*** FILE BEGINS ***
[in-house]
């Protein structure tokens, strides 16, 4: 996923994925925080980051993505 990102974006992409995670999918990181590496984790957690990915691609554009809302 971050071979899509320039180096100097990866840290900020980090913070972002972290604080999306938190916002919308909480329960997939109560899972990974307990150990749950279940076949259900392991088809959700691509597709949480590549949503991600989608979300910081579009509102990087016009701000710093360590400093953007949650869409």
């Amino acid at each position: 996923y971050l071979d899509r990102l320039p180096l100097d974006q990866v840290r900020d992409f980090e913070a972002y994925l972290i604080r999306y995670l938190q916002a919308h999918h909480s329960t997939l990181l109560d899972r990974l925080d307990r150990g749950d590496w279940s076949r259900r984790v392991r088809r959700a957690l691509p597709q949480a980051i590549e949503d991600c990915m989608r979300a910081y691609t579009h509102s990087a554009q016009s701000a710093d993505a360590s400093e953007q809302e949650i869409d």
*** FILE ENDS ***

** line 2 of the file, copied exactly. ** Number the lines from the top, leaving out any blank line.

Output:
């Protein structure tokens, strides 16, 4: 996923994925925080980051993505 990102974006992409995670999918990181590496984790957690990915691609554009809302 971050071979899509320039180096100097990866840290900020980090913070972002972290604080999306938190916002919308909480329960997939109560899972990974307990150990749950279940076949259900392991088809959700691509597709949480590549949503991600989608979300910081579009509102990087016009701000710093360590400093953007949650869409």